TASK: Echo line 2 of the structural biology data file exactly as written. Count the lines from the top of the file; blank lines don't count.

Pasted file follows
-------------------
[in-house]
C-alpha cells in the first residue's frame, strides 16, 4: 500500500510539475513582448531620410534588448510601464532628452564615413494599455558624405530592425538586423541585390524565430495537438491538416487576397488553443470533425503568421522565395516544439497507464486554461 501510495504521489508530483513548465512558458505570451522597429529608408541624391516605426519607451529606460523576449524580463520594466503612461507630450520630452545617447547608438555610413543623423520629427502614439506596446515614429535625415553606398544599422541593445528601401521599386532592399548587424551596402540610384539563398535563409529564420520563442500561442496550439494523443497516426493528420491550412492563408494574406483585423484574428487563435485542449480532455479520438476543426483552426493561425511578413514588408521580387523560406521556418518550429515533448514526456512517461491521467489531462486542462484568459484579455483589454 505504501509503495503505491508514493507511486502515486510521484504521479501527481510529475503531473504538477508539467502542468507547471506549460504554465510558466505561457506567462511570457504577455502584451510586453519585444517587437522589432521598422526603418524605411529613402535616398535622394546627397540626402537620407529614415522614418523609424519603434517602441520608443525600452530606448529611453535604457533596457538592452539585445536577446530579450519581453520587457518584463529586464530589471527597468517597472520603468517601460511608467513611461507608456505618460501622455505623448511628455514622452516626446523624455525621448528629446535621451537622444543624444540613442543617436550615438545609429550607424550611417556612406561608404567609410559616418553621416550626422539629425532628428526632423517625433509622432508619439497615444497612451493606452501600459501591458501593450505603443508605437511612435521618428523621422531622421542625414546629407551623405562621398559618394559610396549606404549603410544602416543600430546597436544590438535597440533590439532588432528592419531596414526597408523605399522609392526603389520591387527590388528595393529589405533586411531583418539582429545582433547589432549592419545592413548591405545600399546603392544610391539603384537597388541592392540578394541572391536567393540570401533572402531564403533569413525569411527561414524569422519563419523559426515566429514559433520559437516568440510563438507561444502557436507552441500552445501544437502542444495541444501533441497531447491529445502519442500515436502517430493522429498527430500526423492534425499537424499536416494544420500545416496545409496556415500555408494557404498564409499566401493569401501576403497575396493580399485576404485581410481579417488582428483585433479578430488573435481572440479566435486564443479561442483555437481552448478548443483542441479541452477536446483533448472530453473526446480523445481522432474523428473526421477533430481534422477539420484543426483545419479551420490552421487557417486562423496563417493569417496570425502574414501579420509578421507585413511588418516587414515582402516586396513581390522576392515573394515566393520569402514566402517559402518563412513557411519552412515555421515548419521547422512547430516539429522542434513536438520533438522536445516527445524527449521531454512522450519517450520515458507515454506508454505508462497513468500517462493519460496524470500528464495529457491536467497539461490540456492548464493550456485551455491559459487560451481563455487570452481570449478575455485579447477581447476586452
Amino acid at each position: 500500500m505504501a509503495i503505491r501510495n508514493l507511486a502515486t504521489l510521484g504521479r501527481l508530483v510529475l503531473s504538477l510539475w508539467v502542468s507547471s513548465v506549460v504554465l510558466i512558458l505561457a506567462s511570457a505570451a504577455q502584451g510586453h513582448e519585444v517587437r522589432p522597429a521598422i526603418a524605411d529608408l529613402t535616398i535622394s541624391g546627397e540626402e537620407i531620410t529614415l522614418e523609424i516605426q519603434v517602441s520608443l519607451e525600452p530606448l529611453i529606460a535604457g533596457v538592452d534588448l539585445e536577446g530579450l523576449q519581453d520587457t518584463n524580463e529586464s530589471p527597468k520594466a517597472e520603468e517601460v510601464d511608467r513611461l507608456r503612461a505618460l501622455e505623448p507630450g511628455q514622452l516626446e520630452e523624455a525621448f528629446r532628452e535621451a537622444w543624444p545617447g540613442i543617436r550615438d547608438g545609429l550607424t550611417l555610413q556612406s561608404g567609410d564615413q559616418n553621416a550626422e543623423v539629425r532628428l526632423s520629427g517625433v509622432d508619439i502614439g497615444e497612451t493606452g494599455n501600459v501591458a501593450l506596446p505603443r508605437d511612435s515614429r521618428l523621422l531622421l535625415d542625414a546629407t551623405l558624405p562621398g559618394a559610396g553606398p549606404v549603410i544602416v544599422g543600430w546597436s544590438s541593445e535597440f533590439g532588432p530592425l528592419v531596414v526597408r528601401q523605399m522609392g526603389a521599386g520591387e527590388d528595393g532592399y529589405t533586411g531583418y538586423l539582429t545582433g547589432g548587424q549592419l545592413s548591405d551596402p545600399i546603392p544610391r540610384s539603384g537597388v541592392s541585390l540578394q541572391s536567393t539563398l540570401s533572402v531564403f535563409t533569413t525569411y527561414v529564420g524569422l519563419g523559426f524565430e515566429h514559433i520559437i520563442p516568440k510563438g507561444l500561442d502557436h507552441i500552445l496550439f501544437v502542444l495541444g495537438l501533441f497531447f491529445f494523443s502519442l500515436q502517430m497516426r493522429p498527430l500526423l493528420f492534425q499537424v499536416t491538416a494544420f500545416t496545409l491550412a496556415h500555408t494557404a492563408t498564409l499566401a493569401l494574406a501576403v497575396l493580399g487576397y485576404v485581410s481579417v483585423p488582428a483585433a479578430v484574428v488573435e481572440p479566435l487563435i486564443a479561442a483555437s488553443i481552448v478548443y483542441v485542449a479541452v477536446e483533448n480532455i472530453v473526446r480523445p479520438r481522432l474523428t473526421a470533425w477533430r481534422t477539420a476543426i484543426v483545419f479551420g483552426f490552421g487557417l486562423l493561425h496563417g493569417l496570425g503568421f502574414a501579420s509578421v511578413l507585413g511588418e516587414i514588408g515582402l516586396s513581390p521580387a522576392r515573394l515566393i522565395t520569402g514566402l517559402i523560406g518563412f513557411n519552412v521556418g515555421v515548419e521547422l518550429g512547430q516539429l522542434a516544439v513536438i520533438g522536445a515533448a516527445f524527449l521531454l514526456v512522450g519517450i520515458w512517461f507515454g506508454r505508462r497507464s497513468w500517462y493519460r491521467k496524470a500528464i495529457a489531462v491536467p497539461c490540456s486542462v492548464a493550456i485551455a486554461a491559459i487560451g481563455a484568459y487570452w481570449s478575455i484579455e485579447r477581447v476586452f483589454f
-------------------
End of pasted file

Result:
C-alpha cells in the first residue's frame, strides 16, 4: 500500500510539475513582448531620410534588448510601464532628452564615413494599455558624405530592425538586423541585390524565430495537438491538416487576397488553443470533425503568421522565395516544439497507464486554461 501510495504521489508530483513548465512558458505570451522597429529608408541624391516605426519607451529606460523576449524580463520594466503612461507630450520630452545617447547608438555610413543623423520629427502614439506596446515614429535625415553606398544599422541593445528601401521599386532592399548587424551596402540610384539563398535563409529564420520563442500561442496550439494523443497516426493528420491550412492563408494574406483585423484574428487563435485542449480532455479520438476543426483552426493561425511578413514588408521580387523560406521556418518550429515533448514526456512517461491521467489531462486542462484568459484579455483589454 505504501509503495503505491508514493507511486502515486510521484504521479501527481510529475503531473504538477508539467502542468507547471506549460504554465510558466505561457506567462511570457504577455502584451510586453519585444517587437522589432521598422526603418524605411529613402535616398535622394546627397540626402537620407529614415522614418523609424519603434517602441520608443525600452530606448529611453535604457533596457538592452539585445536577446530579450519581453520587457518584463529586464530589471527597468517597472520603468517601460511608467513611461507608456505618460501622455505623448511628455514622452516626446523624455525621448528629446535621451537622444543624444540613442543617436550615438545609429550607424550611417556612406561608404567609410559616418553621416550626422539629425532628428526632423517625433509622432508619439497615444497612451493606452501600459501591458501593450505603443508605437511612435521618428523621422531622421542625414546629407551623405562621398559618394559610396549606404549603410544602416543600430546597436544590438535597440533590439532588432528592419531596414526597408523605399522609392526603389520591387527590388528595393529589405533586411531583418539582429545582433547589432549592419545592413548591405545600399546603392544610391539603384537597388541592392540578394541572391536567393540570401533572402531564403533569413525569411527561414524569422519563419523559426515566429514559433520559437516568440510563438507561444502557436507552441500552445501544437502542444495541444501533441497531447491529445502519442500515436502517430493522429498527430500526423492534425499537424499536416494544420500545416496545409496556415500555408494557404498564409499566401493569401501576403497575396493580399485576404485581410481579417488582428483585433479578430488573435481572440479566435486564443479561442483555437481552448478548443483542441479541452477536446483533448472530453473526446480523445481522432474523428473526421477533430481534422477539420484543426483545419479551420490552421487557417486562423496563417493569417496570425502574414501579420509578421507585413511588418516587414515582402516586396513581390522576392515573394515566393520569402514566402517559402518563412513557411519552412515555421515548419521547422512547430516539429522542434513536438520533438522536445516527445524527449521531454512522450519517450520515458507515454506508454505508462497513468500517462493519460496524470500528464495529457491536467497539461490540456492548464493550456485551455491559459487560451481563455487570452481570449478575455485579447477581447476586452